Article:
Lynis is a open-source application that we can use to audit the security posture of a Linux and other UNIX-like systems. In this guide, you will learn how to install lynis and how to run a security audit on your Linux system. Lynis will give suggestions on how to fix the identified issues so it will be helpful for you to do the suggested security hardenings by yourself.

Step 1 — Installing Lynis on Your Server

Use the following command to install lynis

# apt-get install lynis

Step 2 – Performing an Audit

After the installation is completed, you can see the list of actions that you can perform with lynis by issuing the following command

# lynis show commands

You’ll see the following output

Execute the following command to run an audit

# lynis audit system

It will take a bit of time to complete the audit and once it is done, the results will be shown as follows

When Lynis performs an audit, it goes through a number of tests, divided into categories. After each audit, test results, debug information, and suggestions for hardening the system are written to standard output (the screen). More detailed information is logged to /var/log/lynis.log , while report data is saved to /var/log/lynis-report.dat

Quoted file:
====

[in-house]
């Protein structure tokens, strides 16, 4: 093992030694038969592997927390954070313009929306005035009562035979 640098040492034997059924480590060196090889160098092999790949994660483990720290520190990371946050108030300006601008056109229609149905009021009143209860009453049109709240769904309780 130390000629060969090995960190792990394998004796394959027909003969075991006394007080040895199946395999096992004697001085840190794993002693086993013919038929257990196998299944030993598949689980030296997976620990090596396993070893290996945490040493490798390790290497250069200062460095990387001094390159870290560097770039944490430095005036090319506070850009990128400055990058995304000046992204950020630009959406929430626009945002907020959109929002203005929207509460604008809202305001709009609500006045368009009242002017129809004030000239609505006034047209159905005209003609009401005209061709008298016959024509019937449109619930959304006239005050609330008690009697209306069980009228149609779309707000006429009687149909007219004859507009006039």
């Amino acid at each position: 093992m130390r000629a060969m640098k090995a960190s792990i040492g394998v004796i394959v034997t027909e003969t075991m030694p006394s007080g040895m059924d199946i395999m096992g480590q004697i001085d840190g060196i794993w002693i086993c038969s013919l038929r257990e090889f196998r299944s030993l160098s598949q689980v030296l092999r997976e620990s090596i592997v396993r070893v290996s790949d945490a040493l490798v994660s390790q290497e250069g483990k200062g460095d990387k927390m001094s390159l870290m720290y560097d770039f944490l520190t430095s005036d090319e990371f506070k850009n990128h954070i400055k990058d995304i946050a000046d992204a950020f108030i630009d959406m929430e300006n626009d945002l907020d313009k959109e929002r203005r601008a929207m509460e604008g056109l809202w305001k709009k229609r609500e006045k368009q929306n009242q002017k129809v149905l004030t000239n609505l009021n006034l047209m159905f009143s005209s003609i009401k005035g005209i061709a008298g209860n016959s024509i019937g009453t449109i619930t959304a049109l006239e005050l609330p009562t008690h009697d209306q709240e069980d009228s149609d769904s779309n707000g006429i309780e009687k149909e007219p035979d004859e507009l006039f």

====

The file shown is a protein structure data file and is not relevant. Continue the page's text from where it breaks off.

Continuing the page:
The report data contains general information about the server and the application itself, so the file you’ll need to pay attention to is the log file. The log file is purged (overwritten) on each audit, so results from a previous audit are not saved.

Once the audit is complete, you’ll review the results, warnings, and suggestions, and then implement any of the relevant suggestions. The results you see on your audit may be different, but you should still be able to follow along.

The significant part of a Lynis audit output is purely informational. It tells you the result of every test, grouped by category. The information takes the form of keywords, like NONE, WEAK, DONE, FOUND, NOT_FOUND, OK, and WARNING.

Warnings are listed after the results section. Each warning starts with the warning text itself, with the test that generated the warning on the same line in brackets.

After the warnings section, you’ll see a series of suggestions that, if implemented, can make your server less vulnerable to attacks and malware.

With these results, now you can fix the remaining security issues on your system and make it more secure from the attackers.

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Ruwantha Nissanka is a Professional Cyber Security Engineer from Sri lanka with having a demonstrated history of providing cyber security services for multiple organizations in Sri Lanka. He is a positive person who wants to believe the best in others and he likes to help, encourage people and make them feel good.